After plucking 15 people and their pets from homes in two flood-ravaged communities Tuesday, a helicopter rescue team from North Shore Rescue has been back out Tuesday night and today, rescuing residents in the Fraser Valley flood zone.
A two-person North Shore Rescue team flew to Abbotsford last night with Talon Helicopters using night vision goggles and evacuated 30 people from rising flood waters.
Close to 200 people were evacuated overnight in that community after local officials issued urgent pleas for residents to leave immediately, saying the main pump station was on the verge of failing. Volunteers and staff worked through the night to build a dam around the pump station to buy more time for evacuations.
"We were the only people flying at night," said Scott Merriman, NSR search manager who was part of the night-time helicopter team.
A year ago, North Shore Rescue was approved by the province to fly and carry out rescue missions using night vision goggles – the first volunteers in Canada to have clearance to use technology previously available only to police, air ambulance and the military. The goggles work by amplifying even the smallest amount of light by a factor of 50,000.
The team invested more than $100,000 for seven sets of goggles four years ago when Talon Helicopters purchased a top-of-the-line Airbus AS365N2 Dauphin helicopter capable of flying after dark.
The team helped evacuate about 30 residents from six properties in the low-lying Sumas Prairie area of Abbotsford until after midnight. Those evacuated included children and the elderly, said Merriman. "I think they were relieved to get out."
Merriman said there were some residents who still refused to leave. Most, however, had other ways of escaping if flood waters rose - such as boats, or in one case, a helicopter.
On Wednesday morning, a three-person North Shore Rescue team flew back to the area near Chilliwack, with the same winch-equipped Dauphin helicopter and swift water rescue technicians to continue evacuation efforts.
Earlier on Tuesday, a three-person team from North Shore Rescue flew in Talon Helicopters’ hoist-equipped helicopter to Merritt, where all 7,000 residents were ordered to evacuate Monday morning after flooding caused the town’s sewage treatment plant to fail.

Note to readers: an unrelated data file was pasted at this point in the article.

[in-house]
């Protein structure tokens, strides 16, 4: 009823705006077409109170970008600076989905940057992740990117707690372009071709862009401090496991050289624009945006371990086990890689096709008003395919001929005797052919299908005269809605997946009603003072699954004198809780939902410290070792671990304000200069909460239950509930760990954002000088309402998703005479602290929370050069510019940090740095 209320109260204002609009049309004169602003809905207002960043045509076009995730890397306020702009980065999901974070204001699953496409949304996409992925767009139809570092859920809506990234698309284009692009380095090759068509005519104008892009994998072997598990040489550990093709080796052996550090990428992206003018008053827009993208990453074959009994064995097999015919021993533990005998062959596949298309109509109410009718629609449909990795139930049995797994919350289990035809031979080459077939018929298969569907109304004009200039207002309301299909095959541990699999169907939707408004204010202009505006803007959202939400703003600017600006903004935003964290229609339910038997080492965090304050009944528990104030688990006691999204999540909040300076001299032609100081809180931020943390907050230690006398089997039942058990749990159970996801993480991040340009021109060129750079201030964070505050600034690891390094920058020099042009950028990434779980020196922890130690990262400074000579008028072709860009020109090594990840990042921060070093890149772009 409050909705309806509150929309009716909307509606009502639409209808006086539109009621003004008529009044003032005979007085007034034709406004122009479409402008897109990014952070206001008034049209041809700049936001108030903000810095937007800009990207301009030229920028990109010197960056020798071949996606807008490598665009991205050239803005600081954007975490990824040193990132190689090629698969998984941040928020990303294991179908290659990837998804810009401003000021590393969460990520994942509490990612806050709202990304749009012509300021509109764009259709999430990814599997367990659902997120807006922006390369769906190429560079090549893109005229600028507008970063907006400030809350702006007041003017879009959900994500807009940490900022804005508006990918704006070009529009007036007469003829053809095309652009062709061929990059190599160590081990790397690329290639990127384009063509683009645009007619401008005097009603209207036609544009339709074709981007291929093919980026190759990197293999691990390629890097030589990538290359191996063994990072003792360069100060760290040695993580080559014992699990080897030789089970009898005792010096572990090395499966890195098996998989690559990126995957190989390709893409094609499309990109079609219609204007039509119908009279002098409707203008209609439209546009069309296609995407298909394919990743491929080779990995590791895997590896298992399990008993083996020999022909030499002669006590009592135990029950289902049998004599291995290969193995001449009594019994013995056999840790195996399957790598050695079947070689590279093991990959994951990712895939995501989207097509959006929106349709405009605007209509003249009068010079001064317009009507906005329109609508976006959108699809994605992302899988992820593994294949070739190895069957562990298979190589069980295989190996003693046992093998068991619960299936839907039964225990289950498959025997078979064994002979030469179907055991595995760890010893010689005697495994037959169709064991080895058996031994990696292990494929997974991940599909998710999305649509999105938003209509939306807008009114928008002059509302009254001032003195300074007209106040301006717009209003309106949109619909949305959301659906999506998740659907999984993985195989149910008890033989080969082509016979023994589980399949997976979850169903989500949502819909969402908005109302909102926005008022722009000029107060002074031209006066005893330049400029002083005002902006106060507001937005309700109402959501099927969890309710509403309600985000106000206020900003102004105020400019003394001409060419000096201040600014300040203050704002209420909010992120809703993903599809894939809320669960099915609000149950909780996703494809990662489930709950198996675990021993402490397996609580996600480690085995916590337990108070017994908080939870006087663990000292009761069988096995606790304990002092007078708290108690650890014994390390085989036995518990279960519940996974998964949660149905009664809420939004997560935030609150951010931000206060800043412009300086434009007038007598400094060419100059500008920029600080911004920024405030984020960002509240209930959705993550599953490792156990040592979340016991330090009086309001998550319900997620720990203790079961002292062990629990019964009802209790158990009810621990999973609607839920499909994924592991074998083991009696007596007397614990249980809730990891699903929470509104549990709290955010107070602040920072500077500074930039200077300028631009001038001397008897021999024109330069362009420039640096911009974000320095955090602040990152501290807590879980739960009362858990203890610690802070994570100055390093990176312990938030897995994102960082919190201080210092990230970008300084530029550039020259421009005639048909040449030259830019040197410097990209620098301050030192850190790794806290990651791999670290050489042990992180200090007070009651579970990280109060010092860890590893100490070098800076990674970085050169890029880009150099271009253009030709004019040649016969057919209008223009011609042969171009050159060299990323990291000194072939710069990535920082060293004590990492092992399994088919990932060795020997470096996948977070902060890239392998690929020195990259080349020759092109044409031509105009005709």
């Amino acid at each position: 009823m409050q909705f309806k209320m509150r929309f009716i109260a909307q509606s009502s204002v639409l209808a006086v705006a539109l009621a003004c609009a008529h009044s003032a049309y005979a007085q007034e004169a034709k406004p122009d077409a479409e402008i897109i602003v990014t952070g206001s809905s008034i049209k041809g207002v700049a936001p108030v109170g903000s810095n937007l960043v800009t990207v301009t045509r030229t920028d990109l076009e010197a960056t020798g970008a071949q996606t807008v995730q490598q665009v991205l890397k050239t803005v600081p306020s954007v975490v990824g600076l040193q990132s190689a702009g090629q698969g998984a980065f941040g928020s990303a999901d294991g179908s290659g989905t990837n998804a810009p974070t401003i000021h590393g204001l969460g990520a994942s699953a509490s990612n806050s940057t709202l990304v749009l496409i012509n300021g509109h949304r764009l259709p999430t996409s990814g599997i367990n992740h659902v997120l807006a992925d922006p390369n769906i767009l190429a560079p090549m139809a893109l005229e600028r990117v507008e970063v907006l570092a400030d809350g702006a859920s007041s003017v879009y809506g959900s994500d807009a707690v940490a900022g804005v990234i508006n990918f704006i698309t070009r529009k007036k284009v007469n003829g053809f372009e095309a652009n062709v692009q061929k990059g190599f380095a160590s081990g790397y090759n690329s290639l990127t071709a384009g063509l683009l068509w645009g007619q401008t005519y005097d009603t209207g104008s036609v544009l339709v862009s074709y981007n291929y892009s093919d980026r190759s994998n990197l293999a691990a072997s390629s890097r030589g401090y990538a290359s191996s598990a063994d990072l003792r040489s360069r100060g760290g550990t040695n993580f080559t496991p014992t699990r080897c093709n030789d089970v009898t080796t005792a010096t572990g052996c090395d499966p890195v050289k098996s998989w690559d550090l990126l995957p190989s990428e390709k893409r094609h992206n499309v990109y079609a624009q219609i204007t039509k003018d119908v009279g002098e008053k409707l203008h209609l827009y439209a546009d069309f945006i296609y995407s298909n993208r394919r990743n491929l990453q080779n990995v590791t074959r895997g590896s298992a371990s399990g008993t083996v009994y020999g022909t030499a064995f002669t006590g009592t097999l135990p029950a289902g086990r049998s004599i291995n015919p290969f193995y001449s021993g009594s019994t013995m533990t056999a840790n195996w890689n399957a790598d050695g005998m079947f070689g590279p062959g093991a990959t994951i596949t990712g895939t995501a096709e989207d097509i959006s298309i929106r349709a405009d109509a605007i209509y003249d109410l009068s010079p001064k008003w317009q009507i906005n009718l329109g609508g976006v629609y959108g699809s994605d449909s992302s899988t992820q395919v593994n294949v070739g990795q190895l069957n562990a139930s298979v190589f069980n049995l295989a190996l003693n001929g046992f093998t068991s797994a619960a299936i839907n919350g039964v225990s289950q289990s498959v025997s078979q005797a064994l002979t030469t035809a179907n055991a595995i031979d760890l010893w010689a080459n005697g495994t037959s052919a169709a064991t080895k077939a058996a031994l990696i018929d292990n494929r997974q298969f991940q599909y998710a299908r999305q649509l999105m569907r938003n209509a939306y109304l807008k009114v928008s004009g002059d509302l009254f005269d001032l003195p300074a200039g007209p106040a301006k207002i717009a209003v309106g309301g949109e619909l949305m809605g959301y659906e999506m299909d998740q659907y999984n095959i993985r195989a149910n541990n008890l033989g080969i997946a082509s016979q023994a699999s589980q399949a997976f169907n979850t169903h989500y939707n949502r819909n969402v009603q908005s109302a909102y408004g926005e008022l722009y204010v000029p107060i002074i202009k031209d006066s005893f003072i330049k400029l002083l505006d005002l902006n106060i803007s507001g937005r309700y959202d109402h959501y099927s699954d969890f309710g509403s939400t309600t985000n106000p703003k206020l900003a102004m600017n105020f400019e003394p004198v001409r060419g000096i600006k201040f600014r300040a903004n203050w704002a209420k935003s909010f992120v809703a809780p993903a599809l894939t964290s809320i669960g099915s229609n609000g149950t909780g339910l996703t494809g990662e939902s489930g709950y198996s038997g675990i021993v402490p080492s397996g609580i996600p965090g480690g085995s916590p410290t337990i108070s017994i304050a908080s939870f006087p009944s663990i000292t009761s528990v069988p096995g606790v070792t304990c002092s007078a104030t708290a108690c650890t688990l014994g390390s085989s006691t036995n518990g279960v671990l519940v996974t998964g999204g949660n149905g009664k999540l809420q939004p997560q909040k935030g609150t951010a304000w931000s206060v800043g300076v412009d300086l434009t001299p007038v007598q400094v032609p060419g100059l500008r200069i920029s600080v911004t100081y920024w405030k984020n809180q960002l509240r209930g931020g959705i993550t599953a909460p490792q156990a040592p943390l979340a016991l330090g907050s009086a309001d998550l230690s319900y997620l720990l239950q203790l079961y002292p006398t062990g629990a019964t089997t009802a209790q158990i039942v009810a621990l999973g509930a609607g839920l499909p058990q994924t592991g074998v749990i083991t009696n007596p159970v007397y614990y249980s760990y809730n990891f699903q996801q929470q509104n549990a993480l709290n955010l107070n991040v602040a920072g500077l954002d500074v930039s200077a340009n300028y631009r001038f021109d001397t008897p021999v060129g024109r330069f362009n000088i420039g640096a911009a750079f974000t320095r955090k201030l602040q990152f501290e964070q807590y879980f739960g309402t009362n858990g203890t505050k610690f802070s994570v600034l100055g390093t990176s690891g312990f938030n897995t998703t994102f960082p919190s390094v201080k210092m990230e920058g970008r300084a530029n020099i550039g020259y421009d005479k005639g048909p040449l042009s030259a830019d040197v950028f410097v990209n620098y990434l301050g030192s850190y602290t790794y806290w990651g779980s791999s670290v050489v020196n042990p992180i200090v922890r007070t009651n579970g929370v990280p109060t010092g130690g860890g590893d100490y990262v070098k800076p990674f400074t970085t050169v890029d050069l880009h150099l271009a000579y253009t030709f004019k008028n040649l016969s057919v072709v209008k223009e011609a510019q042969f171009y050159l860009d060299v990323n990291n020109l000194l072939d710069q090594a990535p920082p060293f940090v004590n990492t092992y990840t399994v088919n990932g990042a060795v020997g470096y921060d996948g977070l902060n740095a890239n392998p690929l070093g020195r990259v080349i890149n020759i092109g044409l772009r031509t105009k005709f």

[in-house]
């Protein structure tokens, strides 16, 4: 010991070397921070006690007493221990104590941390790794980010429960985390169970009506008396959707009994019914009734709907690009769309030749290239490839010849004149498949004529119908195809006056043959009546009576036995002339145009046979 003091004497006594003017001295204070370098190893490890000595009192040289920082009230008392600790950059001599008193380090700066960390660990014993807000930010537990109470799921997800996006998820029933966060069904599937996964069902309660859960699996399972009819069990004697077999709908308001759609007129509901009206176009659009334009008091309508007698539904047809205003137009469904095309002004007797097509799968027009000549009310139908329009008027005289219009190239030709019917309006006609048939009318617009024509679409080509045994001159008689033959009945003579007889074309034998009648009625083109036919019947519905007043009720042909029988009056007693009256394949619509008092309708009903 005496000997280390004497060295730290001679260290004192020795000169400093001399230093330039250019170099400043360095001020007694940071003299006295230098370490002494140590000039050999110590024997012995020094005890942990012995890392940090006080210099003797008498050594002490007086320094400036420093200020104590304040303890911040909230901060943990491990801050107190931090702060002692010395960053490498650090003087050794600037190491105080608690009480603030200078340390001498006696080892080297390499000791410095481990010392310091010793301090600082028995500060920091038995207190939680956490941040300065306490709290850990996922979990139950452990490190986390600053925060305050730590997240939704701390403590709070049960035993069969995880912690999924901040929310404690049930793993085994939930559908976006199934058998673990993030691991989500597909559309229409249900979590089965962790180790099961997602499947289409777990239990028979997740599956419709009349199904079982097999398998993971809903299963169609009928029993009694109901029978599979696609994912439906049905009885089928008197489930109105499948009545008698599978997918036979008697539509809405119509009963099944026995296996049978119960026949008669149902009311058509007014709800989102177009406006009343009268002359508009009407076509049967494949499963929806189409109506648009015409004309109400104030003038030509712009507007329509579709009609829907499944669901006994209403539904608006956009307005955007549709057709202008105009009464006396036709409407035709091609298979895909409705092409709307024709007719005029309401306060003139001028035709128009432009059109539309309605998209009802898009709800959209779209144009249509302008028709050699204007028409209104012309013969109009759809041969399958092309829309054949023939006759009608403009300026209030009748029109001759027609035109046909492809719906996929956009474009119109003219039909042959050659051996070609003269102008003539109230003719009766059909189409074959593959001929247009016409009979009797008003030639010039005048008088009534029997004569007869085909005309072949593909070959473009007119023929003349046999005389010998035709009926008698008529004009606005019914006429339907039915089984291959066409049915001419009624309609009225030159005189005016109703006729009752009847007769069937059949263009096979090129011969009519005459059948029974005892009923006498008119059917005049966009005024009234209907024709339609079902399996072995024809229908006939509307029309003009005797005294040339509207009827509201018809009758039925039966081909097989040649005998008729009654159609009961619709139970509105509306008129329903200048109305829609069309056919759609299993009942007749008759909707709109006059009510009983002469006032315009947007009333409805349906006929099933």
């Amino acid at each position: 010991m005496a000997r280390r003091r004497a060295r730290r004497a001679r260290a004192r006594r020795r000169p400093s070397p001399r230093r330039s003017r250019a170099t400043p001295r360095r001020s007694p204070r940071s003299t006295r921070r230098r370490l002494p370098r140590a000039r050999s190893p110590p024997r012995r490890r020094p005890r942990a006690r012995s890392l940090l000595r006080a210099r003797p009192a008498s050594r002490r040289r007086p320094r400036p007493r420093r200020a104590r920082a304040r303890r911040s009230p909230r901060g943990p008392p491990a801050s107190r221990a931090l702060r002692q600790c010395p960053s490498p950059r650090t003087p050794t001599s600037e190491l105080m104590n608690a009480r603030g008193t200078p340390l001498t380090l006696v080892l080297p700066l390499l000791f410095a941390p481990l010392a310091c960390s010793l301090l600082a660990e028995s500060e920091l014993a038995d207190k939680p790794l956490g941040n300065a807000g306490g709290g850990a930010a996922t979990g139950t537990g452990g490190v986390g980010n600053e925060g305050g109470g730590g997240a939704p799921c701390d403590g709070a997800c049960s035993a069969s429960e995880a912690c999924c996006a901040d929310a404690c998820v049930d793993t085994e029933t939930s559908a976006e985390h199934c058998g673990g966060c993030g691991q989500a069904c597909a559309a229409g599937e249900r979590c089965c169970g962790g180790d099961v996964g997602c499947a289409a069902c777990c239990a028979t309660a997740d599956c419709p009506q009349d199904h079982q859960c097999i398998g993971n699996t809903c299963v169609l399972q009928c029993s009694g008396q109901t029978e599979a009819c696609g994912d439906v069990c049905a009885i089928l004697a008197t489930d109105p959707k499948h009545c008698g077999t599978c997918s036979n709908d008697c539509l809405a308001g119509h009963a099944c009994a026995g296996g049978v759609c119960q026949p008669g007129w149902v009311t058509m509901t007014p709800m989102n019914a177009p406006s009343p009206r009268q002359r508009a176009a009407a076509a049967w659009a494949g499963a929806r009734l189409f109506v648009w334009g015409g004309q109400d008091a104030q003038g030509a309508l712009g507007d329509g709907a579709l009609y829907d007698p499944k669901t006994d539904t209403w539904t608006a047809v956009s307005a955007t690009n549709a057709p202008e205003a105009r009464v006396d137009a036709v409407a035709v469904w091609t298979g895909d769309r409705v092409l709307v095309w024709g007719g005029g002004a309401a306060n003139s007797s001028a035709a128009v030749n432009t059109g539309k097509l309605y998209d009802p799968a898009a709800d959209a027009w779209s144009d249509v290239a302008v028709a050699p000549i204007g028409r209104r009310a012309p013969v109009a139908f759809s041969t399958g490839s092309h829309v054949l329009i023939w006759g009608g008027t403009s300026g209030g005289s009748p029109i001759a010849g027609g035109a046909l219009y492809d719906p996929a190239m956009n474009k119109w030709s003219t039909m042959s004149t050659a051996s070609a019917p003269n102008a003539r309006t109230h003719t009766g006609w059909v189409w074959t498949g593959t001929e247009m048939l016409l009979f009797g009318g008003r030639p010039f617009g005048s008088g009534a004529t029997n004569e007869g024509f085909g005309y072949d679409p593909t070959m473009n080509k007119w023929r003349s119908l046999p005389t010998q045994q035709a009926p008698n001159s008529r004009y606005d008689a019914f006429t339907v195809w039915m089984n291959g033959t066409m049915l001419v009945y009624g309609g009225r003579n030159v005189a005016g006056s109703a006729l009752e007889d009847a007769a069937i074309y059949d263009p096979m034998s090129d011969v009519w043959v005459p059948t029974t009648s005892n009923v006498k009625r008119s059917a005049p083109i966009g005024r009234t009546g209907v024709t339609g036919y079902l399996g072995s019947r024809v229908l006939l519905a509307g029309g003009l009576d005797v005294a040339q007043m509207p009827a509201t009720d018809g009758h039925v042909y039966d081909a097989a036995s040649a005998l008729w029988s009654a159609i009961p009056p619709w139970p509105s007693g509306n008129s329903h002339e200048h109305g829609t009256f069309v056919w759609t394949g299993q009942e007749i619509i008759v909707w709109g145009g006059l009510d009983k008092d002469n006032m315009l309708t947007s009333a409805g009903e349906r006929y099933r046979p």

Key bridges have collapsed in the floodwaters and the town’s main transportation route to the Lower Mainland – the Coquihalla Highway – has also been closed by floods that washed away key sections.
Residents have been sent to evacuation centres in Kamloops and Kelowna.
North Shore Rescue’s helicopter team first flew to a home on the west side of Merritt, where a family of three and their dog were stranded, said Mike Danks, North Shore Rescue team leader, who was part of the helicopter rescue.
Seeing the damage the floodwaters had brought first-hand was devastating, said Danks. “Their home is absolutely destroyed. They’ve lost all of their belongings. We couldn’t take any of that stuff.”
Danks said the family’s vehicles had been carried away by the floodwaters. “They had a backhoe that was completely submerged in the river.”
The family were hoisted to safety and taken to the airport where they were met by teams who were directing evacuees. That was one of the most emotional moments, said Danks. “As soon as they were safe, reality hit.”
The team then flew about 10 kilometres southwest to the community of Spence’s Bridge on Highway 8 where a number of Indigenous elders and their animals were stranded by floodwaters in several homes.
“The highway was washed out in numerous places on either side of them,” said Danks. Cell service in the area is limited, said Danks, so communication had been hampered between rescuers and those needing help.
“Every property we went by there were people who were isolated.”
Some of the elders were medically frail and several had not left their homes in a long time, said Danks.
“They’d lost a huge amount of their property.”
The team ended up shuttling about 12 elders and a similar number of their animals to safety.
Danks described flying over the flooded areas as being “almost surreal, like something you’d see in a movie. There was just overwhelming devastation. Entire homes that had collapsed and washed into the river, vehicles that were in the river.”
Danks said the one bright spot was the warm welcome being given to newly evacuated residents by those providing emergency help.
The team wrapped up around 4 p.m. and flew back to the Lower Mainland, giving three people who had been stranded in Hope a helicopter ride back to Vancouver.